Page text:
The Future of Remote Monitoring in Industrial Automation

According to Data Bridge market research, the global remote monitoring market will increase in value by more than 5% before 2026. The attributed primary cause for this is a surge in industrial automation. This article explains why remote monitoring is such a crucial component in effective industrial automation and what we expect to see from it as we move into the future.

 

Remote Monitoring for Industrial Automation

Remote monitoring is a way to track and log the performance of industrial machines in real-time. It reduces or negates the need for onsite monitoring, as it allows industrial engineers and manufacturing production managers to monitor machines and manufacturing units across a range of sites from a single location.

Technicians and analysts can use remote monitoring to control equipment, track the progress of processes, and report on a wide range of data.

 

Why the Use of Remote Monitoring for Industrial Automation is on the Rise

In some ways, 2020 was a turning point for remote monitoring. Digitization of assets and tasks was already increasing, but the pandemic showed that in industrial spaces, there was a need for more ways to ensure safety, keep distance between workers, and allow remote working while maintaining clear and efficient chains of communication.

Remote monitoring is no longer a necessity in a time of crisis but a desired requirement thanks to the many benefits it provides in terms of efficiency and quality.

 

Ways Remote Monitoring Benefits Industrial Operators

One way that remote monitoring benefits industries are by keeping concise and complete digital records of all relevant data about industrial equipment. Technical personnel can use this data to make changes or adjustments or write effective reports that help drive success or transformation within the organization.

Another primary reason remote monitoring is so popular is that it enables a safe way to monitor potentially dangerous equipment. Communicating with machinery digitally rather than taking a hands-on approach reduces the risk of injury. In addition, it minimizes the need for human contact in the plant or factory, which is ideal when the risk of viral transmission is still a concern.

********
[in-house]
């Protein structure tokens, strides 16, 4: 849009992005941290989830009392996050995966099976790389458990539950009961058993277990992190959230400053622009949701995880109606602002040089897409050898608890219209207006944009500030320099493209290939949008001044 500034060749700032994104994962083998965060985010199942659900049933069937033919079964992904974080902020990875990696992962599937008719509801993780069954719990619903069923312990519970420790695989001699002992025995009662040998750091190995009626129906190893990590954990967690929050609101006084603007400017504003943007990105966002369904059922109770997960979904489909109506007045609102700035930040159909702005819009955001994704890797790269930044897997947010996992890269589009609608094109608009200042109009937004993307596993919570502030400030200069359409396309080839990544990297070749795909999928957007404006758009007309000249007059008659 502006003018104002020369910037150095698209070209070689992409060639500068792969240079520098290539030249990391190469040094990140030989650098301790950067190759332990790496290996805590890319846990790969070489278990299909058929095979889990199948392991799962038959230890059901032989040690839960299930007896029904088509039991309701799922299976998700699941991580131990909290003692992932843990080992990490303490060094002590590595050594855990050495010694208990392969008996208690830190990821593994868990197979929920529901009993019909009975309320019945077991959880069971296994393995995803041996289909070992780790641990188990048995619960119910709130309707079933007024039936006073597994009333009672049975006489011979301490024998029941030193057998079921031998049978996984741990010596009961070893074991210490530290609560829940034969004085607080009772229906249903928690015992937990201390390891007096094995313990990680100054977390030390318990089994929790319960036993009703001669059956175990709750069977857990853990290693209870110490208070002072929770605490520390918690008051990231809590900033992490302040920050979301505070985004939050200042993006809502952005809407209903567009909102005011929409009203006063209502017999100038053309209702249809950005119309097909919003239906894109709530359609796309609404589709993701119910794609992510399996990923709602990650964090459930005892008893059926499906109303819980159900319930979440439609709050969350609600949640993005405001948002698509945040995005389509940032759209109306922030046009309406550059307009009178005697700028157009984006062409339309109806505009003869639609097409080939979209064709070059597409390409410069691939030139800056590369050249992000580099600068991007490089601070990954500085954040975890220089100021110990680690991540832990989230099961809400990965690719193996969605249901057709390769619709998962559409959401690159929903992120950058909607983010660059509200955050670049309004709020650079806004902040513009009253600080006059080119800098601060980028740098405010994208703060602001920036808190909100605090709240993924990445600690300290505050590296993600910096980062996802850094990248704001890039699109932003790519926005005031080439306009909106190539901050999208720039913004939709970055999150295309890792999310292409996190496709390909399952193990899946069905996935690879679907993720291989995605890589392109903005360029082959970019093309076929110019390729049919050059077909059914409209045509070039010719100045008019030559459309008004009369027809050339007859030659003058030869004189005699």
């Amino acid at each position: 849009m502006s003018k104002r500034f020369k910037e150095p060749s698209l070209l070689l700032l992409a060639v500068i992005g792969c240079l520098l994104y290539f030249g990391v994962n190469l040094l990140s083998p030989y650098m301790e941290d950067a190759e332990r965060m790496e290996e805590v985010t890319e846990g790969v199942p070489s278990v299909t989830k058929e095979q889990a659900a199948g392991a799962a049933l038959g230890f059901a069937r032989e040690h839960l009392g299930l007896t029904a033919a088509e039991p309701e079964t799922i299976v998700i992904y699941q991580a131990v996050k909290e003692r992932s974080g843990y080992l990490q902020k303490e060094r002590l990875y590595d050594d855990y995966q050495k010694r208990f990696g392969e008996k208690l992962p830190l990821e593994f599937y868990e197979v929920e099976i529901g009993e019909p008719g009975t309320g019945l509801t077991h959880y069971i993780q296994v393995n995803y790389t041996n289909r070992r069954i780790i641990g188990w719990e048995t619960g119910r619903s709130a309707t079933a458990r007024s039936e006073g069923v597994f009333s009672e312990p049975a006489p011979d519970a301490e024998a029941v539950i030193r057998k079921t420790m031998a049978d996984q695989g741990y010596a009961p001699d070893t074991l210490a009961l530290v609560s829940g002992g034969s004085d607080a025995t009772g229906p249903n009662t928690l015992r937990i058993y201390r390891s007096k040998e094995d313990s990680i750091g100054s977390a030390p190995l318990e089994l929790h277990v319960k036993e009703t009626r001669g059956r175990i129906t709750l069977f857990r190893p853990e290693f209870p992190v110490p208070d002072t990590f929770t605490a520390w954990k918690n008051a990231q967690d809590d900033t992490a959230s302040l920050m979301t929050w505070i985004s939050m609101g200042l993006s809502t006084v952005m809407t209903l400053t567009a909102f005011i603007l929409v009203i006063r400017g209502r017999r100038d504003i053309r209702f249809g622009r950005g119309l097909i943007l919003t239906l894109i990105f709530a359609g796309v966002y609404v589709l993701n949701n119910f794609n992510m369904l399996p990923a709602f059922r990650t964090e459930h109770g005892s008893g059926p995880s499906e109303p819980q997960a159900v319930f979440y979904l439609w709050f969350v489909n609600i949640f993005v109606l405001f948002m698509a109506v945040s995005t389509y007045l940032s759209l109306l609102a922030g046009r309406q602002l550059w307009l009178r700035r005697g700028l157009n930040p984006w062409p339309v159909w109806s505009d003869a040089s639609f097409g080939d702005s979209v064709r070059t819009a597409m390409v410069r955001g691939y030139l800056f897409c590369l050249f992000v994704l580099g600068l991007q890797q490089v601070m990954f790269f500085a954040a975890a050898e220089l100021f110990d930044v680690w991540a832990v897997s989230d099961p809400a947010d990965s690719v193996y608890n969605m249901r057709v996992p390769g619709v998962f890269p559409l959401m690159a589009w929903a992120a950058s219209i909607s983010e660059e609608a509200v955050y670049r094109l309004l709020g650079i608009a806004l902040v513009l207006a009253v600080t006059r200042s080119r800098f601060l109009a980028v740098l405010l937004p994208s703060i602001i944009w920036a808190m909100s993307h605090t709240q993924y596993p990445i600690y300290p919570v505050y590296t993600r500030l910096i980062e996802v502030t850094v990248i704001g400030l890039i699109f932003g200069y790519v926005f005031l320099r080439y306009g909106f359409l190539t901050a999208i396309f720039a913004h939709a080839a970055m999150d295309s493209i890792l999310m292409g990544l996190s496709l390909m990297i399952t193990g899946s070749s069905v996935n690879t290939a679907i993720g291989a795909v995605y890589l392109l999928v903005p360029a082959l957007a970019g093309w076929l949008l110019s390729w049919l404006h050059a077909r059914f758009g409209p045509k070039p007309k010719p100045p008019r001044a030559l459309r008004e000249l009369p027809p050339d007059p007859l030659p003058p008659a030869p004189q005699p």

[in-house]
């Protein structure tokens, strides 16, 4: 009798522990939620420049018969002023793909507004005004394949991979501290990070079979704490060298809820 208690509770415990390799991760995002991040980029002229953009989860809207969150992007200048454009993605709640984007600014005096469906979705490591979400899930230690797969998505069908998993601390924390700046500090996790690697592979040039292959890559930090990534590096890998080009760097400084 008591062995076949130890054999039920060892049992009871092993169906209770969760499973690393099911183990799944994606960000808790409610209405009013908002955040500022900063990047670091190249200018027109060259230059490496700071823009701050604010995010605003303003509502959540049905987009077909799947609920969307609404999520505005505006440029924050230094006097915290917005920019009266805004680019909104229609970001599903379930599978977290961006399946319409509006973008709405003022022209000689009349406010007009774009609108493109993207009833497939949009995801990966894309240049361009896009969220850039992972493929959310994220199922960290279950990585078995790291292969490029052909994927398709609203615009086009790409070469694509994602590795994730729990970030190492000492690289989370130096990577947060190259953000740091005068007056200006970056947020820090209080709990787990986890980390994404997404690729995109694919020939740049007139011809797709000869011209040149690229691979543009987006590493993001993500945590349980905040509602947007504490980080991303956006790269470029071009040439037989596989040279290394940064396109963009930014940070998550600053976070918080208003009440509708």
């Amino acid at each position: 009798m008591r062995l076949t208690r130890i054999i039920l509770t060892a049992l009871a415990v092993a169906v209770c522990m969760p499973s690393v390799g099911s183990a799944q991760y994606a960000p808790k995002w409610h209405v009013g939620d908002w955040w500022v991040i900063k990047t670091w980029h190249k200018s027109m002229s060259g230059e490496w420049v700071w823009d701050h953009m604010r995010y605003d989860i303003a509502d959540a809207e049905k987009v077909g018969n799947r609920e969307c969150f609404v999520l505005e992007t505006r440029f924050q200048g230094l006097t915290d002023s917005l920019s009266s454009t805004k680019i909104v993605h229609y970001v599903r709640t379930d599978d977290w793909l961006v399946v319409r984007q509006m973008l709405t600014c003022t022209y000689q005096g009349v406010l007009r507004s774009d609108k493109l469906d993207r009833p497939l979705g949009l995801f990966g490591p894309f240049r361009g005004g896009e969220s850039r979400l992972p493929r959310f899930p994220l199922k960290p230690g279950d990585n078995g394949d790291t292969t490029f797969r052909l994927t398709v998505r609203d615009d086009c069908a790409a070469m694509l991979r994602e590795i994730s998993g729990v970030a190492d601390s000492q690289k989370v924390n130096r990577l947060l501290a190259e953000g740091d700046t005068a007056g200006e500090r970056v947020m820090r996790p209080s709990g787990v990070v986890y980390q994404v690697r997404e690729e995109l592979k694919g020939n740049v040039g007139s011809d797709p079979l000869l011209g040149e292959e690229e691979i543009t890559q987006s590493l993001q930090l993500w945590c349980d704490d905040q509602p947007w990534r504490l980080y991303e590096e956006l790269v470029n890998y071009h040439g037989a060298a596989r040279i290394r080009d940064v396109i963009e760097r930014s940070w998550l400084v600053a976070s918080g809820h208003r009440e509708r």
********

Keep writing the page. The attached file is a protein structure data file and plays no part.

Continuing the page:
Remote monitoring also solves the very real problems of a shrinking manual labor workforce and the associated loss of experience on the factory floor. Jobs that were previously performed by the experienced staff are harder to fill, as experts in those roles are now rare or nonexistent. Artificial Intelligence (AI), machine learning, and remote servers that consistently log and report data are the replacements for this part of the industrial workforce.

 

4 Current and Emerging Trends in Remote Monitoring for Industrial Automation

Edge Computing-Powered Controllers

Edge computing means that processes happen at the periphery or edge of the network, as close to the devices and equipment involved as possible. This makes processing faster and more powerful, and responses more efficient. Edge controllers pair with remote monitoring systems to provide even better performance tracking and diagnostics, and they have real-time operating systems for instant analytics.

Industrial Internet of Things (IIoT)

The Internet of Things (IoT) is a range of devices that connect to the internet to share data, such as a smartwatch or a personal assistant. The Industrial IoT is the emerging use of smart sensors and other internet-connected parts of machinery and equipment. Remote monitoring becomes ever more effective as more and more parts of the industrial process become digitally connected. In an MPI survey of 350 manufacturers, the top reasons given for embracing IIoT devices were:

  • Better product quality
  • Lower manufacturing costs
  • Improved uptime

Wireless Emergency Shutdown Devices

With safety a major factor when considering remote monitoring, you need to have contingencies in place for the unfortunate occasions when things go wrong. Modern solutions bypass manual levers or onsite buttons hidden behind glass panels. Wireless solutions allow a technician or safety officer to push a button connected to a wireless network, which will shut down an entire system of machines if programmed to do so. Fail-safe devices no longer need to be a physical part of the equipment to put an immediate halt to faulty processing, which saves both time and money.

Increasingly Granular Data on Asset Health

Newer monitoring systems can assess and report on very tiny fluctuations in data, allowing technicians to understand how well equipment is performing and if it needs maintenance. One example of this is vibration monitoring. Equipment with motors or rotating shafts and other moving parts will produce vibrations at a fairly specific set of harmonics. Records will show variations of this so technical specialists can check for problems such as loose belts and other defects. Comparing the current vibration of a device to the baseline helps analysts note the symptoms of wear and tear much sooner and avoid breakdown or loss of production quality.

 

Conclusion

As industrial automation becomes even more prevalent, remote monitoring is the safe way to maximize success and efficiency. It provides a wealth of information, maintains up-to-date records to help keep organizations compliant, and cuts costs in a variety of ways.

Consider working with an expert systems integrator to identify your industrial automation remote monitoring needs. Contact ICA Engineering for more information.

 

 

Image Credits: Pexels @Creative Commons

 

 


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